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  1. #1
    Bronze Member Birch Hill Farm's Avatar
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    International 444

    Default Fixing a Brass radiator?

    I have an old international 444 tractor with a brass radiator. It is leaking along 3" of the seam between the top and bottom parts of the reservoir tank. There is no direct fit replacement radiator available for this tractor so, the only option is to fix this one or modify a radiator from a close model to the 444. I was thinking of cleaning up the seam and soldering it with regular plumbing solder or use some of the sticks of silver solder that we use in A/C systems. Will this work? what kind of solder should I use?
    here is the seam in question:

  2. #2
    Super Member Gary Fowler's Avatar
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    Default Re: Fixing a Brass radiator?

    I would remove the top clean it all up and resolder the whole thing rather than patch it. The problem with trying to patch a spot is that you have to melt the other solder to do it and then if it is dirty the melted spots will then leak. Best to just heat the whole thing up, pull the top, clean it by heating and brushing to remove all the old solder ( a little muriatic acid might be needed to remove any old scale) After it is cleaned good, just set it back on and use any available solder. 50/50 Tin/Lead solder is getting hard to find but any grade has a working temp higher than your radiator will ever see and they all flow about the same.p You will need a torch to do this as a soldering gun wont put out the heat needed. Just play the torch equally to both sides of the seam and add the solder to flow in just like sweating copper fittings.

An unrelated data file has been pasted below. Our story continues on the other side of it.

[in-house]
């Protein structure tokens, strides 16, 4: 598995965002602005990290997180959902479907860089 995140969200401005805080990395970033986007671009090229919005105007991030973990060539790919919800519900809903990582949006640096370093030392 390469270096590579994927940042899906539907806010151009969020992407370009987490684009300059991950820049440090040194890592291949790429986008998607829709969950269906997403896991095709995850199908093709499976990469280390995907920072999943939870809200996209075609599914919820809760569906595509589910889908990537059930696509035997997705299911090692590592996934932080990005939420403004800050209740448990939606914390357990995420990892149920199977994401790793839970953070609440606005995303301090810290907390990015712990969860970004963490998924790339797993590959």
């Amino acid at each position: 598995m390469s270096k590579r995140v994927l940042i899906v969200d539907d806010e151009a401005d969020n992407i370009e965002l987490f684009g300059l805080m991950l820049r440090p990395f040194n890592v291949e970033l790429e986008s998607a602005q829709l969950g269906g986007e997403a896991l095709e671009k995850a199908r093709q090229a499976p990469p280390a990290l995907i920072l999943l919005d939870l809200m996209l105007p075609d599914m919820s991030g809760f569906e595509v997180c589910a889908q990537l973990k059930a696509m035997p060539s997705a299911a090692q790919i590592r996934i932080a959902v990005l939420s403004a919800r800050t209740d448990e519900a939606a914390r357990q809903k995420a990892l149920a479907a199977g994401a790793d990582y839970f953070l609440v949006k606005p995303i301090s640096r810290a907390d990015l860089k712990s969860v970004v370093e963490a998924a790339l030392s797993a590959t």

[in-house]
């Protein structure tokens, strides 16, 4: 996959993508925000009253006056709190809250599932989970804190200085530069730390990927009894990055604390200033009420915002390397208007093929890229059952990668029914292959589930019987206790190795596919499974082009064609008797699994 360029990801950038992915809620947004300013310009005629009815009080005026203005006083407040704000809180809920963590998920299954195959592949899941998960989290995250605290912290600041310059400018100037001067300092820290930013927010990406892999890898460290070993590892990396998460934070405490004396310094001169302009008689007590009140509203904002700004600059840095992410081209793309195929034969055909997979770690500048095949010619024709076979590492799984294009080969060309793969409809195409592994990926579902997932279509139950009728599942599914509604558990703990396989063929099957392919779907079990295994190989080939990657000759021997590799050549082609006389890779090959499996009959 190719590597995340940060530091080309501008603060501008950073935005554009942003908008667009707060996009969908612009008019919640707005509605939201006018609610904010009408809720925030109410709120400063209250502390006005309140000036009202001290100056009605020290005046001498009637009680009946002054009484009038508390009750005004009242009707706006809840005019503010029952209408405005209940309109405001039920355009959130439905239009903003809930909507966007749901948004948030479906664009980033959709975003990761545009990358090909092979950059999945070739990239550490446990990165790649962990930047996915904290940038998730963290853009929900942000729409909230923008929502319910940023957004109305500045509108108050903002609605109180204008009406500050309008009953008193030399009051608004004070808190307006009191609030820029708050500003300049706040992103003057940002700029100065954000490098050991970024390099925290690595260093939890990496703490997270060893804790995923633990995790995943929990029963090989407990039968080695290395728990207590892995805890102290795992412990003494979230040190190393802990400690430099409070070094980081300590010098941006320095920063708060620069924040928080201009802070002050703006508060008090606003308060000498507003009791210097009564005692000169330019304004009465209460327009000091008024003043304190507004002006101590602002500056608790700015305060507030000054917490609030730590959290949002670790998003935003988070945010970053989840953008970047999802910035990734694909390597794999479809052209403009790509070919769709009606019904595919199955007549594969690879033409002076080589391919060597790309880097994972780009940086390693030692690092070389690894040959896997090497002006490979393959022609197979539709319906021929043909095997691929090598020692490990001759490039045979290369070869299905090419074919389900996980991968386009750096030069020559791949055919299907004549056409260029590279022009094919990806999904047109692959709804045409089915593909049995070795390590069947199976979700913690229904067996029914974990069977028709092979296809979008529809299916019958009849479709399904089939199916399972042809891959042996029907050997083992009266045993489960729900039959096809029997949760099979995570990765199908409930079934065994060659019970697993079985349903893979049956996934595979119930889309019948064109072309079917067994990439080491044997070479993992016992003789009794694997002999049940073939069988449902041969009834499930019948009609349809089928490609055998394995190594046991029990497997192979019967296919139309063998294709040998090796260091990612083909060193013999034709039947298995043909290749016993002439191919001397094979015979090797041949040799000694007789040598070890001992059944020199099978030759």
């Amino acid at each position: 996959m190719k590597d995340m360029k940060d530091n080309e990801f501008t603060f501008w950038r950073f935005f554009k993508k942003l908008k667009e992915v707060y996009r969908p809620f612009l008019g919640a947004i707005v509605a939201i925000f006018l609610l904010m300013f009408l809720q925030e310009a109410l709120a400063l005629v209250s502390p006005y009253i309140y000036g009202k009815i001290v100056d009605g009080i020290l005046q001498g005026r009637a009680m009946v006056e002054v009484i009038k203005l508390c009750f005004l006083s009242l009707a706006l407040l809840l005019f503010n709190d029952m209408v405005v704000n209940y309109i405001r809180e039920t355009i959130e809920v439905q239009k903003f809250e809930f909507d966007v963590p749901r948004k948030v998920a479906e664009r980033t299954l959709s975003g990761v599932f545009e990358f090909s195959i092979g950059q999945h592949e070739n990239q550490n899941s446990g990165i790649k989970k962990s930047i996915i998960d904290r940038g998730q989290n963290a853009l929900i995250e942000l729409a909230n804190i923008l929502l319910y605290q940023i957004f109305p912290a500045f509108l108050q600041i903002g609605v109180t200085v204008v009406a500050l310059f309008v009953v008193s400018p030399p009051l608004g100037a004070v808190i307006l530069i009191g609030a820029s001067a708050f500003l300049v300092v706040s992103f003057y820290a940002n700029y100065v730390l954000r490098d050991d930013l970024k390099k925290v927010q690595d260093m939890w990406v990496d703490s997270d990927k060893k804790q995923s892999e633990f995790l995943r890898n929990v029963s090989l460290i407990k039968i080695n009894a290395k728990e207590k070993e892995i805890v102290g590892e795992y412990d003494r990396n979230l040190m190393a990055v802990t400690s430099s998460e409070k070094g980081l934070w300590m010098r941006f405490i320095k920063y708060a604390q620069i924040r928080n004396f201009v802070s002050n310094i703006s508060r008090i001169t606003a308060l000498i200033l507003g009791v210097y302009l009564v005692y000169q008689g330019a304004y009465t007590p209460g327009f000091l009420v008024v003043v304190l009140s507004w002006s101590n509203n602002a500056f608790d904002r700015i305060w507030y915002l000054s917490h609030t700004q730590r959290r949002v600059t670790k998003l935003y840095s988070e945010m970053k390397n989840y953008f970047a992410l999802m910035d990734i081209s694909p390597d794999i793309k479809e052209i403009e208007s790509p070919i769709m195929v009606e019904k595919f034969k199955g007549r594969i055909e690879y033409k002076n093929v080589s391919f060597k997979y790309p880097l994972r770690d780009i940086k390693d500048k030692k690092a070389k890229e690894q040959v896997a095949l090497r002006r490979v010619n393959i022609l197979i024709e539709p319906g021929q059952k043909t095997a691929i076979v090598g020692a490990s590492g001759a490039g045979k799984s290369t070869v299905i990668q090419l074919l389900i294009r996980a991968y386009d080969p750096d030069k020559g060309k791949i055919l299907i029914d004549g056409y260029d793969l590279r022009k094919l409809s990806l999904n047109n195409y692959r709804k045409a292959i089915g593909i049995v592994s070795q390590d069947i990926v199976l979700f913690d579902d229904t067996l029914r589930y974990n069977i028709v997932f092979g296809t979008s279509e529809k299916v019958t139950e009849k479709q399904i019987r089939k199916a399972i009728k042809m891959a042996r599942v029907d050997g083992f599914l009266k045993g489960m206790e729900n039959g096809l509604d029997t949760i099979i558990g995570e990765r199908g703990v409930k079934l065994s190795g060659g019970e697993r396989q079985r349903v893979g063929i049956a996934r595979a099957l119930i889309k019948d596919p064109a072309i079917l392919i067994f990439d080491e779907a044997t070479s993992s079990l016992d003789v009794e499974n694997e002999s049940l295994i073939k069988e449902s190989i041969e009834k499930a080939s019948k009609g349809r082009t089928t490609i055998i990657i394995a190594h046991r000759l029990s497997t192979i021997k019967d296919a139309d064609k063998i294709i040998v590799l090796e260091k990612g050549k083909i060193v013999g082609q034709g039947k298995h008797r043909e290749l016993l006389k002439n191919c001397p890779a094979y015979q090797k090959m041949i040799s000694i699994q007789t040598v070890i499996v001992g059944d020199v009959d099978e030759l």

If the core is good, you will be lucky. My JD 332 had a leak and the core was bad, had to replace the whole thing for nearly $400 and this is a lawnmower.
    Oh, while you have the top off, check the core tubes and clean them if they are dirty. Most radiator shops I have seen just use a couple of hack saw blades tacked together to be long enough and then grind off the saw edges. Some have double stacked thickness hack saw blades due to the width of the core tubes the length seems to be perfect match for the hack saw blade. Just be carefull not to puncture the side walls of the core. Muriatic acid bath would clean them also if you have something large enough to put the radiator in.
    Alternately, just take it to a radiator shop and have them clean it and repair the seams.
    2010 LS P-7010C 20F/20R gear tractor & FEL, 2009 Kubota B 26 TLB, RTV 900 Kubota,17 foot Lund boat with 70HP motor, 2012-20 ft 12k GVW trailer, 2011- 52" Craftsman ZTR mower, 2013 Ferris Zero Turn, 3 weed whackers, pressure washer, leaf blowers, 7 foot bush hog, 8 foot landscape rake , 8 foot 3 PH disc, 2 row cultivator, 350 amp Miller AC/DC welding machine and all the tools needed to keep them all repaired and running.

  3. #3
    Bronze Member Birch Hill Farm's Avatar
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    Default Re: Fixing a Brass radiator?

    Thanks for the reply. Good information and it fully answered my question.

  4. #4
    Epic Contributor Soundguy's Avatar
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    Default Re: Fixing a Brass radiator?

    yep. remove it.. cleani up both surfaces.. resolder with silver plumbing solder and use lots of flux...

    btdt on antique rads and tanks...

  5. #5
    Super Member crazyal's Avatar
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    Default Re: Fixing a Brass radiator?